Fred Phelps and the rest of his sick, twisted family, calling themselves the Westboro Baptist Church, are excerable and revolting stains upon our body politic. I wish they would go away.
But the result in this case today could not have been otherwise. If we are to take free speech seriously in this country, that means tolerating speech we don’t like. And it’s really easy to really not like Fred Phelps. But at the end of the day, Chief Justice Robers gets it right:
Westboro believes that America is morally flawed; many Americans might feel the same about Westboro. Westboro’s funeral picketing is certainly hurtful and its contribution to public discourse may be negligible. But Westboro addressed matters of public import on public property, in a peaceful manner, in full compliance with the guidance of local officials. The speech was indeed planned to coincide with Matthew Snyder’s funeral, but did not itself disrupt that funeral, and Westboro’s choice to conduct its picketing at that time and place did not alter the nature of its speech.
Speech is powerful. It can stir people to action, move them to tears of both joy and sorrow, and—as it did here—inflict great pain. On the facts before us, we cannot react to that pain by punishing the speaker. As a Nation we have chosen a different course—to protect even hurtful speech on public issues to ensure that we do not stifle public debate. That choice requires that we shield Westboro from tort liability for its picketing in this case.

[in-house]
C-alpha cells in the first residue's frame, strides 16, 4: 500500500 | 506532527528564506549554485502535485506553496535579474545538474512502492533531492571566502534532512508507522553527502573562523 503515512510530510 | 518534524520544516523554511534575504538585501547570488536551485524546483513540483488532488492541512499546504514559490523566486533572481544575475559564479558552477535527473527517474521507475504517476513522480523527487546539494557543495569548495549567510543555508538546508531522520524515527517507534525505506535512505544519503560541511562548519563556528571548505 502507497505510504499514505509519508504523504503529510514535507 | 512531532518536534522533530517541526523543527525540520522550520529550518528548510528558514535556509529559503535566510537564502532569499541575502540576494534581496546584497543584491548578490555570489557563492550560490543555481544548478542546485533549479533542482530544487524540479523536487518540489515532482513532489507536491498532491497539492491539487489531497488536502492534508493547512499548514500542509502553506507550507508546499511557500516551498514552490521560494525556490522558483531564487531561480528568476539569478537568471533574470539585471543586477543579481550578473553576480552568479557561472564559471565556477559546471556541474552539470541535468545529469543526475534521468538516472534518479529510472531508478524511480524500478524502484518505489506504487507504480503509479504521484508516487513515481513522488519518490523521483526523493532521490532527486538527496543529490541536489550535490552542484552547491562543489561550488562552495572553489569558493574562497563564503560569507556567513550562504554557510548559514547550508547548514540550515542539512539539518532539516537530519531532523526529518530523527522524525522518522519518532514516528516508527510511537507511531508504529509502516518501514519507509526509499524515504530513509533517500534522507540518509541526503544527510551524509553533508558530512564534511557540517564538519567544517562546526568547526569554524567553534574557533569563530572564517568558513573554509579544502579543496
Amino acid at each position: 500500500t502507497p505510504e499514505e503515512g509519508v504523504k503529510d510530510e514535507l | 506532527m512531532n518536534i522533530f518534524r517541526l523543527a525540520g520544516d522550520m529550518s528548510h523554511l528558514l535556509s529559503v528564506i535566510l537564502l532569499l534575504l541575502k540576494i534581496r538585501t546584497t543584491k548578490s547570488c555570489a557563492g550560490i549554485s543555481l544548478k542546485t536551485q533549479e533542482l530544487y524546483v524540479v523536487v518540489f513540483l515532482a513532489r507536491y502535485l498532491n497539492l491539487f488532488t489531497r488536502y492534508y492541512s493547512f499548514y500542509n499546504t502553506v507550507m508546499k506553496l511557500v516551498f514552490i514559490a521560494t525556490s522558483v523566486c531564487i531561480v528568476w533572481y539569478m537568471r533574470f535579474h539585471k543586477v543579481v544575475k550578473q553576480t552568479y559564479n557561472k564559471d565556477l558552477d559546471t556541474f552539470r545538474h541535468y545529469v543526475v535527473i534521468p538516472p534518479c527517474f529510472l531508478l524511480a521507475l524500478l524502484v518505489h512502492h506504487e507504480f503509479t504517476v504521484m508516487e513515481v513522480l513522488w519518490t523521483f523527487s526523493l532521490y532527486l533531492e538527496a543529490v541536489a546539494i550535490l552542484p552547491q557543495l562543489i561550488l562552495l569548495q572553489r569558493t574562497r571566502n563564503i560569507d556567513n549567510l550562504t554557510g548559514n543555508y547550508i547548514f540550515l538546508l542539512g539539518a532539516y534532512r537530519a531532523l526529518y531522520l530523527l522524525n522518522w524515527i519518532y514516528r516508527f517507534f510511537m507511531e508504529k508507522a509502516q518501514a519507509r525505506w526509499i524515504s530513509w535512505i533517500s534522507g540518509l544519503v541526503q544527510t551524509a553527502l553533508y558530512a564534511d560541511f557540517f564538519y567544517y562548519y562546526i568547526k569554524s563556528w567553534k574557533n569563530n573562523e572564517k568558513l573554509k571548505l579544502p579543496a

Really, if you think about it, a lot of the names that we associate with free speech law were engaged in speech that was thought of as really despicable at the time. The named parties in these cases are pornographers, communists, anarchists, flag-burners, and Klansmen. The most innocuous of them is Paul Robert Cohen, who protested the Vietnam war in a vulgar fashion. But if the Constitution does not protect the most ignoble among us, then it also will not protect the most noble. If Fred Phelps can be sued into oblivion for saying what he thinks is right, then you can too, and that isn’t an acceptable result. The lesser of the two evils is allowing Phelps to say some of the most hurtful things imaginable, with impunity.
Which is why we can, and must, celebrate the continued vitality of the First Amendment and the role of our courts in safeguarding our liberties in a sober and mature fashion; while today’s decision is a victory for free speech, we need not endorse the content of the speech thus protected.